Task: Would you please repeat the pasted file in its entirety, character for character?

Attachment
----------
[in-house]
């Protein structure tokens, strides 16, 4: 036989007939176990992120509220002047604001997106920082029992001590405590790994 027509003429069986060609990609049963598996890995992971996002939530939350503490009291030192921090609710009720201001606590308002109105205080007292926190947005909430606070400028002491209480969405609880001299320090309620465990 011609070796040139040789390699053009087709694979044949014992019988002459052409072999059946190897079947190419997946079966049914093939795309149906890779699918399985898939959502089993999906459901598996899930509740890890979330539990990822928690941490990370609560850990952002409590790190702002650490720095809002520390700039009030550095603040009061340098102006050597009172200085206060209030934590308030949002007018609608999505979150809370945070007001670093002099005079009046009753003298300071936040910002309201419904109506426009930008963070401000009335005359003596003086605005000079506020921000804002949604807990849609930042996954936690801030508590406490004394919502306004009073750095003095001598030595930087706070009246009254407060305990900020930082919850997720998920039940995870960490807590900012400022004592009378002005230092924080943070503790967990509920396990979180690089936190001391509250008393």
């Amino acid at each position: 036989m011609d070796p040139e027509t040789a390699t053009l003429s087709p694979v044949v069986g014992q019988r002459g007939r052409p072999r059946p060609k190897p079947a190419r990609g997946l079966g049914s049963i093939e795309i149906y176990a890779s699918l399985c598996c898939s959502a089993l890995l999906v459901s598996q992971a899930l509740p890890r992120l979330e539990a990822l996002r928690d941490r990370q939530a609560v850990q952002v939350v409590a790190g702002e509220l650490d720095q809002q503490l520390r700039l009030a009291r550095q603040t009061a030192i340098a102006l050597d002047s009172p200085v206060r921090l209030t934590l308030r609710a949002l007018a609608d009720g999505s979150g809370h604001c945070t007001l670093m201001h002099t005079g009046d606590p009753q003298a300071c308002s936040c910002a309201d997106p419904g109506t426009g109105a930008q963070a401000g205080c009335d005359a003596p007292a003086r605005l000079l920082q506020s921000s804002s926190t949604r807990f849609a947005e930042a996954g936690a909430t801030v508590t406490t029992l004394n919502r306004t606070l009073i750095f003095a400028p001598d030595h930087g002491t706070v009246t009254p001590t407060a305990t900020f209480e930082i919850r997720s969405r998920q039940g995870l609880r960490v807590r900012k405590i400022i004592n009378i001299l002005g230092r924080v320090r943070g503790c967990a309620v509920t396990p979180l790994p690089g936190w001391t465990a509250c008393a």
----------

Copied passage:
[in-house]
């Protein structure tokens, strides 16, 4: 036989007939176990992120509220002047604001997106920082029992001590405590790994 027509003429069986060609990609049963598996890995992971996002939530939350503490009291030192921090609710009720201001606590308002109105205080007292926190947005909430606070400028002491209480969405609880001299320090309620465990 011609070796040139040789390699053009087709694979044949014992019988002459052409072999059946190897079947190419997946079966049914093939795309149906890779699918399985898939959502089993999906459901598996899930509740890890979330539990990822928690941490990370609560850990952002409590790190702002650490720095809002520390700039009030550095603040009061340098102006050597009172200085206060209030934590308030949002007018609608999505979150809370945070007001670093002099005079009046009753003298300071936040910002309201419904109506426009930008963070401000009335005359003596003086605005000079506020921000804002949604807990849609930042996954936690801030508590406490004394919502306004009073750095003095001598030595930087706070009246009254407060305990900020930082919850997720998920039940995870960490807590900012400022004592009378002005230092924080943070503790967990509920396990979180690089936190001391509250008393």
């Amino acid at each position: 036989m011609d070796p040139e027509t040789a390699t053009l003429s087709p694979v044949v069986g014992q019988r002459g007939r052409p072999r059946p060609k190897p079947a190419r990609g997946l079966g049914s049963i093939e795309i149906y176990a890779s699918l399985c598996c898939s959502a089993l890995l999906v459901s598996q992971a899930l509740p890890r992120l979330e539990a990822l996002r928690d941490r990370q939530a609560v850990q952002v939350v409590a790190g702002e509220l650490d720095q809002q503490l520390r700039l009030a009291r550095q603040t009061a030192i340098a102006l050597d002047s009172p200085v206060r921090l209030t934590l308030r609710a949002l007018a609608d009720g999505s979150g809370h604001c945070t007001l670093m201001h002099t005079g009046d606590p009753q003298a300071c308002s936040c910002a309201d997106p419904g109506t426009g109105a930008q963070a401000g205080c009335d005359a003596p007292a003086r605005l000079l920082q506020s921000s804002s926190t949604r807990f849609a947005e930042a996954g936690a909430t801030v508590t406490t029992l004394n919502r306004t606070l009073i750095f003095a400028p001598d030595h930087g002491t706070v009246t009254p001590t407060a305990t900020f209480e930082i919850r997720s969405r998920q039940g995870l609880r960490v807590r900012k405590i400022i004592n009378i001299l002005g230092r924080v320090r943070g503790c967990a309620v509920t396990p979180l790994p690089g936190w001391t465990a509250c008393a």